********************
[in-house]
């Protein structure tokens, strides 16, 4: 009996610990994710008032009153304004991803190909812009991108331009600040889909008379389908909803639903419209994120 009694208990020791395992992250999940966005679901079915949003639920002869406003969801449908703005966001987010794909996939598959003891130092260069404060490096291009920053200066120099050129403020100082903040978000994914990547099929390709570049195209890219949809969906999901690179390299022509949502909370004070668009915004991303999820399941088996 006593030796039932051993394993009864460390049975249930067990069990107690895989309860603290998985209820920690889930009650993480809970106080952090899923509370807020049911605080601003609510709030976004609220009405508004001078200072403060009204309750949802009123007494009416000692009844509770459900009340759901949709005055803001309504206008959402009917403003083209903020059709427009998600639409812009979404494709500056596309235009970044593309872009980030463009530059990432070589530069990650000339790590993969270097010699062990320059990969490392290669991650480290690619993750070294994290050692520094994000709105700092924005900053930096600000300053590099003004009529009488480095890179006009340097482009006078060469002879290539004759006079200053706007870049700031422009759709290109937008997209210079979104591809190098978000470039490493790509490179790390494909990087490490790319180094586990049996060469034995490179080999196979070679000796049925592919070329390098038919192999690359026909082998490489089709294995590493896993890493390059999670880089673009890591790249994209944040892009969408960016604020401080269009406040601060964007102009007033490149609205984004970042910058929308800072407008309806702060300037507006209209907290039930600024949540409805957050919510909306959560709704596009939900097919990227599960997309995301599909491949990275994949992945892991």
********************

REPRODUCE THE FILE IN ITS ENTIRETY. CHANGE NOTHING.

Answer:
[in-house]
């Protein structure tokens, strides 16, 4: 009996610990994710008032009153304004991803190909812009991108331009600040889909008379389908909803639903419209994120 009694208990020791395992992250999940966005679901079915949003639920002869406003969801449908703005966001987010794909996939598959003891130092260069404060490096291009920053200066120099050129403020100082903040978000994914990547099929390709570049195209890219949809969906999901690179390299022509949502909370004070668009915004991303999820399941088996 006593030796039932051993394993009864460390049975249930067990069990107690895989309860603290998985209820920690889930009650993480809970106080952090899923509370807020049911605080601003609510709030976004609220009405508004001078200072403060009204309750949802009123007494009416000692009844509770459900009340759901949709005055803001309504206008959402009917403003083209903020059709427009998600639409812009979404494709500056596309235009970044593309872009980030463009530059990432070589530069990650000339790590993969270097010699062990320059990969490392290669991650480290690619993750070294994290050692520094994000709105700092924005900053930096600000300053590099003004009529009488480095890179006009340097482009006078060469002879290539004759006079200053706007870049700031422009759709290109937008997209210079979104591809190098978000470039490493790509490179790390494909990087490490790319180094586990049996060469034995490179080999196979070679000796049925592919070329390098038919192999690359026909082998490489089709294995590493896993890493390059999670880089673009890591790249994209944040892009969408960016604020401080269009406040601060964007102009007033490149609205984004970042910058929308800072407008309806702060300037507006209209907290039930600024949540409805957050919510909306959560709704596009939900097919990227599960997309995301599909491949990275994949992945892991």